Edit: -5 bytes thanks to James Holderness


Try it online!

Kinda disappointed in the previous Befunge answers, so I wrote one with much less whitespace.


Retina, 13 bytes


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The straightforward transliteration that directly applies ROT13 would be 2 bytes longer Try it online!


The transliteration stage here is wrapped in a loop stage making it run 13 times (or until the string is not transformed anymore, which can only happen if the input string has no alphabetic characters).

In the transliteration, characters in zlZL are transformed into the characters at the same positions in l_L. Here, z and Z are exactly what they look like, while l and L get converted into the lowercase and uppercase alphabets. The final letters of those alphabets are ignored because they already appear earlier in the string, and _ is just a placeholder to make the uppercase alphabet line up correctly. The result is transforming each letter into the next one (a->b,b->c,...,z->a); doing this 13 times is ROT13.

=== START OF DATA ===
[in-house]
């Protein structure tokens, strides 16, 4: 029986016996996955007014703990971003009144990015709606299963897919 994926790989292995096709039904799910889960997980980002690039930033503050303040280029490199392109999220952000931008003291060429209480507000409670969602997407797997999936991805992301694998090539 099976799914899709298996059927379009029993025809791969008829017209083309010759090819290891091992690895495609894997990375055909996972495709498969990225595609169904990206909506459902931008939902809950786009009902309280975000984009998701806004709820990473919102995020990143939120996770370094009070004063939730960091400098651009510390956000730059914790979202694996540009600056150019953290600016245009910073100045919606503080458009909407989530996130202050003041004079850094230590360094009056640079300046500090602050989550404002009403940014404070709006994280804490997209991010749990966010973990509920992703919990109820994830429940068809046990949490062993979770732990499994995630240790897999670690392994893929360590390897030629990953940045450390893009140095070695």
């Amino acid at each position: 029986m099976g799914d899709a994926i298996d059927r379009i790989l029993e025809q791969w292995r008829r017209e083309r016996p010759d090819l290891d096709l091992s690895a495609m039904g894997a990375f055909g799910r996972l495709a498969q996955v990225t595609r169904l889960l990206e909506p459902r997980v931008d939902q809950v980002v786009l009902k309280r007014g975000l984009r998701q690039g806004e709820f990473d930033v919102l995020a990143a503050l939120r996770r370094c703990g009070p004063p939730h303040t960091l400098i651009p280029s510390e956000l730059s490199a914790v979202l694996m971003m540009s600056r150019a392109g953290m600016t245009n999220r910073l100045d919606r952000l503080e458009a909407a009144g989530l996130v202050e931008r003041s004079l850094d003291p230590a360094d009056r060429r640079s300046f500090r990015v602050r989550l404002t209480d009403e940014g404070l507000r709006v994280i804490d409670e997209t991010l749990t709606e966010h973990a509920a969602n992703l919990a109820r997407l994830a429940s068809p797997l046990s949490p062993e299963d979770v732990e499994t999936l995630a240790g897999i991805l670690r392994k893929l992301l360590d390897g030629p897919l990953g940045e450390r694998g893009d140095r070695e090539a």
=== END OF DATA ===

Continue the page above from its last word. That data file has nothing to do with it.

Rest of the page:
Powershell, 77 bytes

-join($args|% t*y|%{[char]((("$_"-match'[a-m]')-("$_"-match'[n-z]'))*13+$_)})

Test script:

$f = {

-join($args|% t*y|%{[char]((("$_"-match'[a-m]')-("$_"-match'[n-z]'))*13+$_)})



,("Why did the chicken cross the road?
Gb trg gb gur bgure fvqr!",
"Jul qvq gur puvpxra pebff gur ebnq?
To get to the other side!")

) | % {
    $s,$expected = $_
    $result = &$f $s
    "$($result-eq$expected): $result"


True: Uryyb!
True: NOPQRSTUVWXYZABCDEFGHIJKLMnopqrstuvwxyzabcdefghijklm
True: Jul qvq gur puvpxra pebff gur ebnq?
To get to the other side!

Python 3, 70 bytes

for i in a:print(end=i.isalpha()*chr(65+(ord(i)-52)%26)or i)
  • 2
    \$\begingroup\$ Your proposed solution does not work with lowercase letters. It's not explicitely specified in the challenge though, so I'm not sure if your answer is valid. \$\endgroup\$ Commented Feb 27, 2019 at 18:17

PHP - 27 Bytes


naz, 176 bytes


The most involved naz solution I've written so far. This program subtracts 13 from every letter in standard input that's greater than M, and adds 13 to every other letter - whether lowercase or uppercase.